Letter from Tunisia

Roar will be running a periodic feature, “Letter From Tunisia,” written by Kemal Benyounes. Kemal is a dual citizen of the United States and Tunisia, is Muslim, blind, and lives in Tunis.  He offers a unique perspective on life in the mideast, the 2016 election of Trump as well as the Arab Spring and ongoing conflicts.  (Revolts recently led to a transition to a constitutional democracy in Tunisia.)


Dear Reader,

This is what I hope will be the first in a regular series of letters on life as a forcibly transplanted expat in Tunisia. I also hope that you will email me with questions if you have them.

You might ask: how on earth did you end up there? My parents were both originally from Tunisia.  My father worked for the Foreign Ministry and was sent to the Tunisian Embassy in the States.  The rest of the family, me, mother and sister followed along at the end of 1969.  I was four years old at the time.  I grew up in the states and went to school in the States.  Along the way I managed to lose my vision at the age of 22.  So, as a result of my disability, employment was difficult to come by.  While my father was alive he was a big help to me and my wife and child.  After his death, things changed and not for the better.

To make a long story short, I find myself in Tunisia because it was the only place where we had a home.  Coming to live here as a blind person is, to say the least, a culture shock.  The shock comes in two parts: the shock of trying to adapt to a different culture with different ways of thinking and interacting on every level.  That is to say relating to other men, and women. The other type of culture shock is the difference between the way people in Tunisia relate to the disabled as opposed to in the U. S.

One of the first things I noticed is that people here (and I think this is symptomatic of Arabs generally) communicate in an oblique way. You can never get, or rarely so, a direct answer to a direct question.  Direct questions are rarely asked and are unwelcome.  An example: If I ask directly for what I need, like obtaining a social security or medical card, I would rarely get help. However, if I put on a big show, say for example I would need to have a procedure done medically, I would then have to start out saying or conveying how if I don’t have it done my family would be bereft and it would be highly detrimental if it didn’t happen.  That’s different in the U. S.  I was used to being up front and relying on the nature of the circumstance to determine the outcome.  

Of course, sometimes even in the U. S. there needs to be a little acting especially with the bureaucracy.  However, what interested me most is the day to day interaction with regular folks.  It is almost impossible for a man to make friends with a woman purely on a platonic basis.  I don’t think either gender is socialized to do that, especially the men.  Women are to some degree starting to become more accepting of platonic relationships.  Men here, especially with regards to their female relationships have barely gotten out of the sixth grade.  Men are also having a hard time adapting to the new openness in Tunisian culture.  They seem intimidated by the new found assertiveness of women.  I think this may in part account for the rise of Fundamentalist Islam and terrorists such as ISIS. It seems to me that men have lost their patriarchy and in so doing lost their identity.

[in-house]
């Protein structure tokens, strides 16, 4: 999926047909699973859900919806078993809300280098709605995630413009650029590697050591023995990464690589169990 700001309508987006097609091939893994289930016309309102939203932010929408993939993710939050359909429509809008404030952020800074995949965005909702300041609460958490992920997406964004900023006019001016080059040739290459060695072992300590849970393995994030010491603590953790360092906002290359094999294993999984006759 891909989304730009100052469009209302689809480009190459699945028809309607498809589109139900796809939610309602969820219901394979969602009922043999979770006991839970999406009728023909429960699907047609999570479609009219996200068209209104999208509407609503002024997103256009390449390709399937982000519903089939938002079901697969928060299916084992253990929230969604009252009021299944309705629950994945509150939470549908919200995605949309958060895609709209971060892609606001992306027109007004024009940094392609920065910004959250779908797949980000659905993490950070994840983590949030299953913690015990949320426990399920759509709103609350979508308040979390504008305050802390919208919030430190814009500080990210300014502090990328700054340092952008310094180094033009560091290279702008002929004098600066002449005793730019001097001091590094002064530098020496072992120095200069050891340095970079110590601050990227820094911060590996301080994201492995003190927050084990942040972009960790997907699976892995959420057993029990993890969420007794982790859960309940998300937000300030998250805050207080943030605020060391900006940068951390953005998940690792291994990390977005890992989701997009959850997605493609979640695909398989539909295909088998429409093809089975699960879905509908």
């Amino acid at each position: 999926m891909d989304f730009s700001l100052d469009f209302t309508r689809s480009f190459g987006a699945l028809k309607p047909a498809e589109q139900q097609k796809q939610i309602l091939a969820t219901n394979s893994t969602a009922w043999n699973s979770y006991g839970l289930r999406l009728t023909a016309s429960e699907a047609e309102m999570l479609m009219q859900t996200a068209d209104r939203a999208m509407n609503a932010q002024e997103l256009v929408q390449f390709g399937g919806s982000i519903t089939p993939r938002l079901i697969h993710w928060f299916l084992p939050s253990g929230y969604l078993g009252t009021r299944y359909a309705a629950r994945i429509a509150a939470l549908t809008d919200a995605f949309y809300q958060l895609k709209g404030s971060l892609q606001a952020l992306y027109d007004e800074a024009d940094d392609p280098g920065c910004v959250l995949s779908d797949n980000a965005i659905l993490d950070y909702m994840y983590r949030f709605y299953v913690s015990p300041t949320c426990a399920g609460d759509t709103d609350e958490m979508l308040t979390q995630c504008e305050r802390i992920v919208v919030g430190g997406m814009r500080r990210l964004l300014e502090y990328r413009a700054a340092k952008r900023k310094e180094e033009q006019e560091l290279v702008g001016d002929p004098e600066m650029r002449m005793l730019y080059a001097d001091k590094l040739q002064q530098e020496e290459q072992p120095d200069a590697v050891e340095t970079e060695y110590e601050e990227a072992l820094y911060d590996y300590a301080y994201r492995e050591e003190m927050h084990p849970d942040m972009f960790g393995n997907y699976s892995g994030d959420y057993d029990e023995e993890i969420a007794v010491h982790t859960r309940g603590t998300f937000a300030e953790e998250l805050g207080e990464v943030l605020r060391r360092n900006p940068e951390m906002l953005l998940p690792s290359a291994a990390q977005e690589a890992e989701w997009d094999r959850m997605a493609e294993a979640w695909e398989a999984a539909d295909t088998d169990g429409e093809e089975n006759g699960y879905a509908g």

As for openness with other men?  Forget it–they can’t express their feelings to other men.  It is considered as somehow weak.  One thing I found surprising is that there seems to me a greater acceptance of homosexuality here then perhaps other Muslim culture.  

This country has some serious adjustments ahead of it especially after the Revolution.  In my next dispatch I will get into that and as I promised the experiences such as they are of being blind in a third world country.  So stay tuned.  

Sincerely,

Kemal


Kemal Benyounces is a 51-year-old, blind, duel citizen living in Tunisia. He graduated from Towson State University with a BS in Political Science and History. He moved to Tunisia to have better support for his disability. Kemal is married with two children. Kemal can be reached at: kemalbenyounes@gmail.com.

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